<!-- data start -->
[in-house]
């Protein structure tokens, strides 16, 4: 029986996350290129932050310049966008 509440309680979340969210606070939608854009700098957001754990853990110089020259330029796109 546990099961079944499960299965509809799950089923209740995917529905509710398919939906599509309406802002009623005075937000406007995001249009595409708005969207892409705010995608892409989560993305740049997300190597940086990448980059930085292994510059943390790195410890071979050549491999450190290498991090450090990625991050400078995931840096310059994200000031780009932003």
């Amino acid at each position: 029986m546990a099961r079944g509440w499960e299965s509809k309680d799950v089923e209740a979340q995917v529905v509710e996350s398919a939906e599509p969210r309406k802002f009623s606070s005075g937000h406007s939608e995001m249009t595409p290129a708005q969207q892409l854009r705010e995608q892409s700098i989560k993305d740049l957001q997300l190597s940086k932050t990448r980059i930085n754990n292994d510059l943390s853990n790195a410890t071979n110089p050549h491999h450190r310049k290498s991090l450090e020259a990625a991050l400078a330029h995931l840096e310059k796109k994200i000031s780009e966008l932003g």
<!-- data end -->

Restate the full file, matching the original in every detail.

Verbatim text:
[in-house]
């Protein structure tokens, strides 16, 4: 029986996350290129932050310049966008 509440309680979340969210606070939608854009700098957001754990853990110089020259330029796109 546990099961079944499960299965509809799950089923209740995917529905509710398919939906599509309406802002009623005075937000406007995001249009595409708005969207892409705010995608892409989560993305740049997300190597940086990448980059930085292994510059943390790195410890071979050549491999450190290498991090450090990625991050400078995931840096310059994200000031780009932003």
């Amino acid at each position: 029986m546990a099961r079944g509440w499960e299965s509809k309680d799950v089923e209740a979340q995917v529905v509710e996350s398919a939906e599509p969210r309406k802002f009623s606070s005075g937000h406007s939608e995001m249009t595409p290129a708005q969207q892409l854009r705010e995608q892409s700098i989560k993305d740049l957001q997300l190597s940086k932050t990448r980059i930085n754990n292994d510059l943390s853990n790195a410890t071979n110089p050549h491999h450190r310049k290498s991090l450090e020259a990625a991050l400078a330029h995931l840096e310059k796109k994200i000031s780009e966008l932003g």